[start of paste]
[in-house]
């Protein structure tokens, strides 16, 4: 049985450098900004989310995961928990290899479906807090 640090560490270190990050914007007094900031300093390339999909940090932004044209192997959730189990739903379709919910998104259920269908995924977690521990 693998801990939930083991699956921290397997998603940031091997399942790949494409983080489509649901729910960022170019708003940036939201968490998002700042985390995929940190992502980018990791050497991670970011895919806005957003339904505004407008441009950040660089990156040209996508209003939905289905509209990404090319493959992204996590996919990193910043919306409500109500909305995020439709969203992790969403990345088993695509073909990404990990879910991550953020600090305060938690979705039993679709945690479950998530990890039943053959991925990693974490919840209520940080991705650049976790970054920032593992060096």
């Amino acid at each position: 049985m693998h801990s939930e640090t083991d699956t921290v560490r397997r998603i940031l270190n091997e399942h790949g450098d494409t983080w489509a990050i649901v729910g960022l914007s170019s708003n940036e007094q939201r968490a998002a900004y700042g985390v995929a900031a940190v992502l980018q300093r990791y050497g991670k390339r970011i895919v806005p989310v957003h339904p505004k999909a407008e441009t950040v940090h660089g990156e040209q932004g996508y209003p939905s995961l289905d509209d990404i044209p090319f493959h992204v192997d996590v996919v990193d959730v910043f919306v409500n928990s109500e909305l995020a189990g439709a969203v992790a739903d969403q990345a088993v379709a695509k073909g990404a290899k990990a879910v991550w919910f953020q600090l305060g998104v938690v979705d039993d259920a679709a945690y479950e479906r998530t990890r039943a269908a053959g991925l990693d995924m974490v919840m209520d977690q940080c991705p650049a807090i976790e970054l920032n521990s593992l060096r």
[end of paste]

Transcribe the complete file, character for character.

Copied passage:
[in-house]
């Protein structure tokens, strides 16, 4: 049985450098900004989310995961928990290899479906807090 640090560490270190990050914007007094900031300093390339999909940090932004044209192997959730189990739903379709919910998104259920269908995924977690521990 693998801990939930083991699956921290397997998603940031091997399942790949494409983080489509649901729910960022170019708003940036939201968490998002700042985390995929940190992502980018990791050497991670970011895919806005957003339904505004407008441009950040660089990156040209996508209003939905289905509209990404090319493959992204996590996919990193910043919306409500109500909305995020439709969203992790969403990345088993695509073909990404990990879910991550953020600090305060938690979705039993679709945690479950998530990890039943053959991925990693974490919840209520940080991705650049976790970054920032593992060096």
């Amino acid at each position: 049985m693998h801990s939930e640090t083991d699956t921290v560490r397997r998603i940031l270190n091997e399942h790949g450098d494409t983080w489509a990050i649901v729910g960022l914007s170019s708003n940036e007094q939201r968490a998002a900004y700042g985390v995929a900031a940190v992502l980018q300093r990791y050497g991670k390339r970011i895919v806005p989310v957003h339904p505004k999909a407008e441009t950040v940090h660089g990156e040209q932004g996508y209003p939905s995961l289905d509209d990404i044209p090319f493959h992204v192997d996590v996919v990193d959730v910043f919306v409500n928990s109500e909305l995020a189990g439709a969203v992790a739903d969403q990345a088993v379709a695509k073909g990404a290899k990990a879910v991550w919910f953020q600090l305060g998104v938690v979705d039993d259920a679709a945690y479950e479906r998530t990890r039943a269908a053959g991925l990693d995924m974490v919840m209520d977690q940080c991705p650049a807090i976790e970054l920032n521990s593992l060096r």